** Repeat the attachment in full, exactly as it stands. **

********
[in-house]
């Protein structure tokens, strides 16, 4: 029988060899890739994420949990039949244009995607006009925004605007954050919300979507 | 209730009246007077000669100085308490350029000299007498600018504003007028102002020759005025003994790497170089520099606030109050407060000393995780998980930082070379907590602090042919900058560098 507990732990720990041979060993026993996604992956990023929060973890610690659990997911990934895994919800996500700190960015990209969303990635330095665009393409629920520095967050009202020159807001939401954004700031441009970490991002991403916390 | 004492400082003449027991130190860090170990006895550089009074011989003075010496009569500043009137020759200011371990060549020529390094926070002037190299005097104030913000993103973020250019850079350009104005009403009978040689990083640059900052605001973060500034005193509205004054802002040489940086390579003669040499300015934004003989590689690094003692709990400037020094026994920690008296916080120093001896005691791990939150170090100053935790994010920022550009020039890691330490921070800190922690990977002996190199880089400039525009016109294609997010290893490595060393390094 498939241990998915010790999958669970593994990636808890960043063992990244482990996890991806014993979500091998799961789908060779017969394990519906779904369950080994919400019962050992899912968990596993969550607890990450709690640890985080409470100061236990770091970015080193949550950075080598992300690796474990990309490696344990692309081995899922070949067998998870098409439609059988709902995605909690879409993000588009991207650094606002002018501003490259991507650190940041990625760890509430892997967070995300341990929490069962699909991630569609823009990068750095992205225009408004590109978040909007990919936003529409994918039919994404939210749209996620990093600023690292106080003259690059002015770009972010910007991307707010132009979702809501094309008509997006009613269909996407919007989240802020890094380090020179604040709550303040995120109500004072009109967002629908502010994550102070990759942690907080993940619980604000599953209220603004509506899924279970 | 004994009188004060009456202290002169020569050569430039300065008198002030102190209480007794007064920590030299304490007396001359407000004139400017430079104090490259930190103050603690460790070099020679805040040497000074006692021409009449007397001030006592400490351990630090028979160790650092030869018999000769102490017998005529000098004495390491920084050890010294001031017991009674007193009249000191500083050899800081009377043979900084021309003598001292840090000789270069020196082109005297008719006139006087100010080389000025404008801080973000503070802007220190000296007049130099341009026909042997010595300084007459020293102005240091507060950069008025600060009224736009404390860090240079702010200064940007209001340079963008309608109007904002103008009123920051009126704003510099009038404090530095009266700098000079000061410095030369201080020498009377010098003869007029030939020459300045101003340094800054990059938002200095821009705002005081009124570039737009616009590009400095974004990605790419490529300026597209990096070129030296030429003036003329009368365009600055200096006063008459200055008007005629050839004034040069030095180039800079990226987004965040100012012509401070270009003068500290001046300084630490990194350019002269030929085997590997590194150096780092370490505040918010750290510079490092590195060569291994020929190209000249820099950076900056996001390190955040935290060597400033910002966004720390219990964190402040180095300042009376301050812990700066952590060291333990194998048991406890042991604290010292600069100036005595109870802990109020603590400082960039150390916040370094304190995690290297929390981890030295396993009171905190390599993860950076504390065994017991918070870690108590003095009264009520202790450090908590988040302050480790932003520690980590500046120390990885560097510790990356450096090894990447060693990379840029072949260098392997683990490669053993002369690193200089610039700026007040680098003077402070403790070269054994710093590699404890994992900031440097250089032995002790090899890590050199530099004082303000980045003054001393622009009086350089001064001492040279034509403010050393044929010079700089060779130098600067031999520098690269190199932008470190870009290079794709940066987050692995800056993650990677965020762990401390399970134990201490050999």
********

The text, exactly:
[in-house]
């Protein structure tokens, strides 16, 4: 029988060899890739994420949990039949244009995607006009925004605007954050919300979507 | 209730009246007077000669100085308490350029000299007498600018504003007028102002020759005025003994790497170089520099606030109050407060000393995780998980930082070379907590602090042919900058560098 507990732990720990041979060993026993996604992956990023929060973890610690659990997911990934895994919800996500700190960015990209969303990635330095665009393409629920520095967050009202020159807001939401954004700031441009970490991002991403916390 | 004492400082003449027991130190860090170990006895550089009074011989003075010496009569500043009137020759200011371990060549020529390094926070002037190299005097104030913000993103973020250019850079350009104005009403009978040689990083640059900052605001973060500034005193509205004054802002040489940086390579003669040499300015934004003989590689690094003692709990400037020094026994920690008296916080120093001896005691791990939150170090100053935790994010920022550009020039890691330490921070800190922690990977002996190199880089400039525009016109294609997010290893490595060393390094 498939241990998915010790999958669970593994990636808890960043063992990244482990996890991806014993979500091998799961789908060779017969394990519906779904369950080994919400019962050992899912968990596993969550607890990450709690640890985080409470100061236990770091970015080193949550950075080598992300690796474990990309490696344990692309081995899922070949067998998870098409439609059988709902995605909690879409993000588009991207650094606002002018501003490259991507650190940041990625760890509430892997967070995300341990929490069962699909991630569609823009990068750095992205225009408004590109978040909007990919936003529409994918039919994404939210749209996620990093600023690292106080003259690059002015770009972010910007991307707010132009979702809501094309008509997006009613269909996407919007989240802020890094380090020179604040709550303040995120109500004072009109967002629908502010994550102070990759942690907080993940619980604000599953209220603004509506899924279970 | 004994009188004060009456202290002169020569050569430039300065008198002030102190209480007794007064920590030299304490007396001359407000004139400017430079104090490259930190103050603690460790070099020679805040040497000074006692021409009449007397001030006592400490351990630090028979160790650092030869018999000769102490017998005529000098004495390491920084050890010294001031017991009674007193009249000191500083050899800081009377043979900084021309003598001292840090000789270069020196082109005297008719006139006087100010080389000025404008801080973000503070802007220190000296007049130099341009026909042997010595300084007459020293102005240091507060950069008025600060009224736009404390860090240079702010200064940007209001340079963008309608109007904002103008009123920051009126704003510099009038404090530095009266700098000079000061410095030369201080020498009377010098003869007029030939020459300045101003340094800054990059938002200095821009705002005081009124570039737009616009590009400095974004990605790419490529300026597209990096070129030296030429003036003329009368365009600055200096006063008459200055008007005629050839004034040069030095180039800079990226987004965040100012012509401070270009003068500290001046300084630490990194350019002269030929085997590997590194150096780092370490505040918010750290510079490092590195060569291994020929190209000249820099950076900056996001390190955040935290060597400033910002966004720390219990964190402040180095300042009376301050812990700066952590060291333990194998048991406890042991604290010292600069100036005595109870802990109020603590400082960039150390916040370094304190995690290297929390981890030295396993009171905190390599993860950076504390065994017991918070870690108590003095009264009520202790450090908590988040302050480790932003520690980590500046120390990885560097510790990356450096090894990447060693990379840029072949260098392997683990490669053993002369690193200089610039700026007040680098003077402070403790070269054994710093590699404890994992900031440097250089032995002790090899890590050199530099004082303000980045003054001393622009009086350089001064001492040279034509403010050393044929010079700089060779130098600067031999520098690269190199932008470190870009290079794709940066987050692995800056993650990677965020762990401390399970134990201490050999």